Suffolk mourns beloved pastor

Published 9:29 pm Thursday, June 1, 2017

The Suffolk community is grieving for a cherished pastor known for kindness and care, both in church and throughout the community.

The Rev. Greg Ryan passed away on Wednesday at age 54. The Oakland Christian United Church of Christ pastor was diagnosed with acute myeloid leukemia in May 2016. He was receiving treatment at the Duke Cancer Institute in Durham, N.C., after the cancer returned from remission in February.

Ryan had been a pastor at Oakland Christian UCC since he and his wife, Terry Schaefer Ryan, moved to Suffolk in 2013. He was a warm and friendly face for the congregation as he engaged them during service, with a distinct passion for music.

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“He worked hard to keep the music interesting and very prominent in the service,” said Oakland Christian UCC moderator Lou Haddad. “It really made the service very lively.”

Ryan believed that community outreach was a crucial part of the church, and he led the members to participate numerous community programs.

The Suffolk Night Stay Program, a ministry of Coalition Against Poverty in Suffolk, houses the homeless overnight during the coldest months of the year. The Fourth Friday dinner club allows members to break bread and connect with community residents.

He broke down walls between his church and other congregations, and he loved working with kids on camping retreats, his wife said.

All of this adhered to the church’s creed that “Whoever you are and wherever you are on life’s journey, you are welcome here.”

“He was the embodiment of that,” Haddad said.

Members of the Suffolk community at large responded in earnest when Ryan was first diagnosed on vacation with his wife in Hawaii. A 12-hour community prayer vigil was held at Oakland Christian that May, and a “9-1-1 for Pastor Greg” fundraiser was held to help offset the cost of his medevac to the Duke Cancer Institute.

“He was such an advocate for the greater community,” Haddad said. “We’re going to do our best to continue his work.”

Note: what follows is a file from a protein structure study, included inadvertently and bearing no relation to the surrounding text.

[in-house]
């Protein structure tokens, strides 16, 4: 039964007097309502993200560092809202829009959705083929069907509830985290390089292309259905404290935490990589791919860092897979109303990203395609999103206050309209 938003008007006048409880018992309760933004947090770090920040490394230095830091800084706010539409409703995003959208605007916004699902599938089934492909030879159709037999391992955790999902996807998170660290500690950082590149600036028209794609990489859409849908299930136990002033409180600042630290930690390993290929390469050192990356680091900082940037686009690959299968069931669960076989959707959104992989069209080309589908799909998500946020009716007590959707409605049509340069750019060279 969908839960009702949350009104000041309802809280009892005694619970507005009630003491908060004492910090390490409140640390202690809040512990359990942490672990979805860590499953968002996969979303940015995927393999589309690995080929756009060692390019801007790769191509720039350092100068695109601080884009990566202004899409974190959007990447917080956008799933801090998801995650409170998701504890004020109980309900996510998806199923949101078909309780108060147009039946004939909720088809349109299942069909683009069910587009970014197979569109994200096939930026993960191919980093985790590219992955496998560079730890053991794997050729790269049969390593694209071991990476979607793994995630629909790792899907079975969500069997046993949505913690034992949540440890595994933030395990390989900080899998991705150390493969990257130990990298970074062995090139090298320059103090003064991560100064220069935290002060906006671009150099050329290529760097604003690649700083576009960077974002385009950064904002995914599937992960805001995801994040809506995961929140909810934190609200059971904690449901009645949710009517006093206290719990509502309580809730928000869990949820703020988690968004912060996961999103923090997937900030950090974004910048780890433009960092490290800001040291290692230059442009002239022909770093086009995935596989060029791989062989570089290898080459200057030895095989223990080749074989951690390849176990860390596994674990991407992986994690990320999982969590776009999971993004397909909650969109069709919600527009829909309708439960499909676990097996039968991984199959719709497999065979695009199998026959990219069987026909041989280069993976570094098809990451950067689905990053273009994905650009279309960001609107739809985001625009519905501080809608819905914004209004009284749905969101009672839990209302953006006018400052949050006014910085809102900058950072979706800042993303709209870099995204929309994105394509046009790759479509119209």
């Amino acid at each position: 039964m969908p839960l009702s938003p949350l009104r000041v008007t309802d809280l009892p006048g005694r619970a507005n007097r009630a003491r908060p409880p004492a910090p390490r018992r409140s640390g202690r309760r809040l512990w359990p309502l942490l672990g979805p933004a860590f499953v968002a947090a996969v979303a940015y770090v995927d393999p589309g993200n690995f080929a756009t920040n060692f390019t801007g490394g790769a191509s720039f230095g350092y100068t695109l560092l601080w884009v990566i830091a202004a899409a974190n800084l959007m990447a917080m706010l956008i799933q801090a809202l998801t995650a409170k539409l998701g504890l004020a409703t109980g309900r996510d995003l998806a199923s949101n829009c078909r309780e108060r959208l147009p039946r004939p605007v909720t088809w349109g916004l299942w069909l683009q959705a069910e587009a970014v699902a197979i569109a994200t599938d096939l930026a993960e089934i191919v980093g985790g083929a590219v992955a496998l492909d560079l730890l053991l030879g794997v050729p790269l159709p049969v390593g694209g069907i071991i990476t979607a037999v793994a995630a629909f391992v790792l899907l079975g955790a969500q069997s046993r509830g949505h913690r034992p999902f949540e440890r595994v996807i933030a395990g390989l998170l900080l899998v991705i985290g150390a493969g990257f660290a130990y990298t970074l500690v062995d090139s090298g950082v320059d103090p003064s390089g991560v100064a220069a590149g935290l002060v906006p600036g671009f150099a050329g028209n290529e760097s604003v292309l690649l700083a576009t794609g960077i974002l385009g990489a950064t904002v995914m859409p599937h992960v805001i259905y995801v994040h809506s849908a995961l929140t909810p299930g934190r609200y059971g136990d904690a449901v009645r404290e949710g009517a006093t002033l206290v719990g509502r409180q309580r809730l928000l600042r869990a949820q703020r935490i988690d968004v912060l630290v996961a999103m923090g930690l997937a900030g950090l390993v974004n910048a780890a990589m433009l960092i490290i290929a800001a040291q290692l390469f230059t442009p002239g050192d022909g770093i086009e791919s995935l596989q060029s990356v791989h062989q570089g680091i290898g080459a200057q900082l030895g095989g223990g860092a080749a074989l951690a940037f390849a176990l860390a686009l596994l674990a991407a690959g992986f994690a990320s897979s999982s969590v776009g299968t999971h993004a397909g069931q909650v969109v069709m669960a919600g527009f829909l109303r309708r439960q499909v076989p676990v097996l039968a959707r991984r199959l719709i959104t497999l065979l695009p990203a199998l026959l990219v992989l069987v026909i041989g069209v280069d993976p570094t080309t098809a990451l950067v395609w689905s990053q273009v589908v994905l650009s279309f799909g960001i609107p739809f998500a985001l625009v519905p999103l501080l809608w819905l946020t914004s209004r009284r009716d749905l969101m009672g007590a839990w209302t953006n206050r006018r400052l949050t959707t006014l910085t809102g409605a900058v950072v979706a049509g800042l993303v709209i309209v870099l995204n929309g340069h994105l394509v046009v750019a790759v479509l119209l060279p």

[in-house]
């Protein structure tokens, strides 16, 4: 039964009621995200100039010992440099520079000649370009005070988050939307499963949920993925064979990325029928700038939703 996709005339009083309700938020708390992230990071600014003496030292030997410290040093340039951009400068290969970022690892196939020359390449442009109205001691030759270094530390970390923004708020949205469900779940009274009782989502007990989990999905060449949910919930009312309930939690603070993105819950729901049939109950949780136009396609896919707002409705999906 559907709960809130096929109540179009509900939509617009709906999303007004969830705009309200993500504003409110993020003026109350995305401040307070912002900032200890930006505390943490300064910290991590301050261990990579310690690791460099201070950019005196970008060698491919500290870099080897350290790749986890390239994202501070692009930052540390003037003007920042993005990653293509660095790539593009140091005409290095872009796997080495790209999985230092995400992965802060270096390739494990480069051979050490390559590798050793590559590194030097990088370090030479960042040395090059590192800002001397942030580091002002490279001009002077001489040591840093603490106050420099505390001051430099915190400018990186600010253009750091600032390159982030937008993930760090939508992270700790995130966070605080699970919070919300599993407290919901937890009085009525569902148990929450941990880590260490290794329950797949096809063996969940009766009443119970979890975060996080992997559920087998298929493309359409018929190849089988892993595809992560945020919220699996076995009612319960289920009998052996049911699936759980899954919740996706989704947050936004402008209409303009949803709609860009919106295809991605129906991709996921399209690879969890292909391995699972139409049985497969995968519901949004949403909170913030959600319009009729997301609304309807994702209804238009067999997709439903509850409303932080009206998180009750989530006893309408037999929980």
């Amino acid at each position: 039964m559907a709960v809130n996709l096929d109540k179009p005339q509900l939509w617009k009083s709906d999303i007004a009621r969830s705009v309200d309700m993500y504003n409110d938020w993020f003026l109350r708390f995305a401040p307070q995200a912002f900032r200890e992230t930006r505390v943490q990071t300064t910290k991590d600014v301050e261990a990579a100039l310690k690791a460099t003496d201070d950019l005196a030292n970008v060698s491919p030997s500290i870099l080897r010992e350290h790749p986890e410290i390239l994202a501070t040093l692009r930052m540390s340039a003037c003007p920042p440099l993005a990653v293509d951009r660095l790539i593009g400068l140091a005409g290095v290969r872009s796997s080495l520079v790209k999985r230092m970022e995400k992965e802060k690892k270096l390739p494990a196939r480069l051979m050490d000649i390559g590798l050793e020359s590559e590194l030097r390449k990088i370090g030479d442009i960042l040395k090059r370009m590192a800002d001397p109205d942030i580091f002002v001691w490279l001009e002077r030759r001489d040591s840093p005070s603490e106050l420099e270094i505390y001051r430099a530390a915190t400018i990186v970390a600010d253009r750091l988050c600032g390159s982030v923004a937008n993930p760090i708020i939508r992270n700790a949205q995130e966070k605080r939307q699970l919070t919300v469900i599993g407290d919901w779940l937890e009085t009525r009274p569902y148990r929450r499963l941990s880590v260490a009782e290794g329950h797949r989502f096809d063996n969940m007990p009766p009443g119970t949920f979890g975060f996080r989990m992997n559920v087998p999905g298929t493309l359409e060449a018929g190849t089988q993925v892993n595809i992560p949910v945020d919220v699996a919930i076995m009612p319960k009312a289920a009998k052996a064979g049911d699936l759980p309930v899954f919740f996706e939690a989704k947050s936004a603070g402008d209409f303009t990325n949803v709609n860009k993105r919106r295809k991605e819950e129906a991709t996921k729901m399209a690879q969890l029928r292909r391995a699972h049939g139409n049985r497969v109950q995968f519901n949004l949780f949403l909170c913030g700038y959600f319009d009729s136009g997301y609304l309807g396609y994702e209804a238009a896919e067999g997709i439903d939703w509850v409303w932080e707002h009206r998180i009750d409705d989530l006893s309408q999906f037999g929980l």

Outside of church, Ryan’s other passions were running and golf. He had run two full Disney marathons in Orlando, Fla., plus several other half-marathons, and was a member of running clubs that met in the early hours of the morning, Terry said.

“Once he was up, he was all about it and he was really invigorated,” she said

But according to her, his first love was golf.

“You never saw anybody get out of bed so fast in the morning when it was golf day,” she said.

He started his lifetime love of the game at age 12 when he worked at a golf course by picking up the balls on a driving range in Clearwater, Fla. For his 40th birthday, Terry gave him tickets to the Masters competition, where he met famous golfers.

“That was really phenomenal,” she said.

Greg was a Catholic priest in Florida when he met Terry. He left the priesthood in 1996 to pursue their relationship, and the two married in 1998.

He then became stepfather to Terry’s daughters, Justine and Kate, who were ages 16 and 14 at the time, respectively. She said that he had lived in a Catholic house filled with men most of his life, and then he was in a house with her and her two daughters.

Even their rescue dog was female.

“It was an adjustment for him to say the least, but he rose to the occasion,” Terry said.

Leaving the priesthood was not easy for Greg, and when he and Terry joined the Tampa UCC Church in 2009, he decided he wanted to go back to the ministry. He received privilege to call and applied to pastor position openings, eventually being accepted to Oakland Christian UCC.

Terry said pastoral work was incredibly important to him. That passion showed in his positive legacy on the Suffolk community. As Haddad described Ryan, “His whole persona made you feel welcome.”

“He was kind, generous, peace loving, caring, and for me the love of my life,” Terry said.

Parr Funeral Home in Suffolk will hold visitation this Sunday from 6 to 9 p.m. The service will be held at Oakland Christian UCC on 5641 Godwin Blvd. Monday at 11 a.m.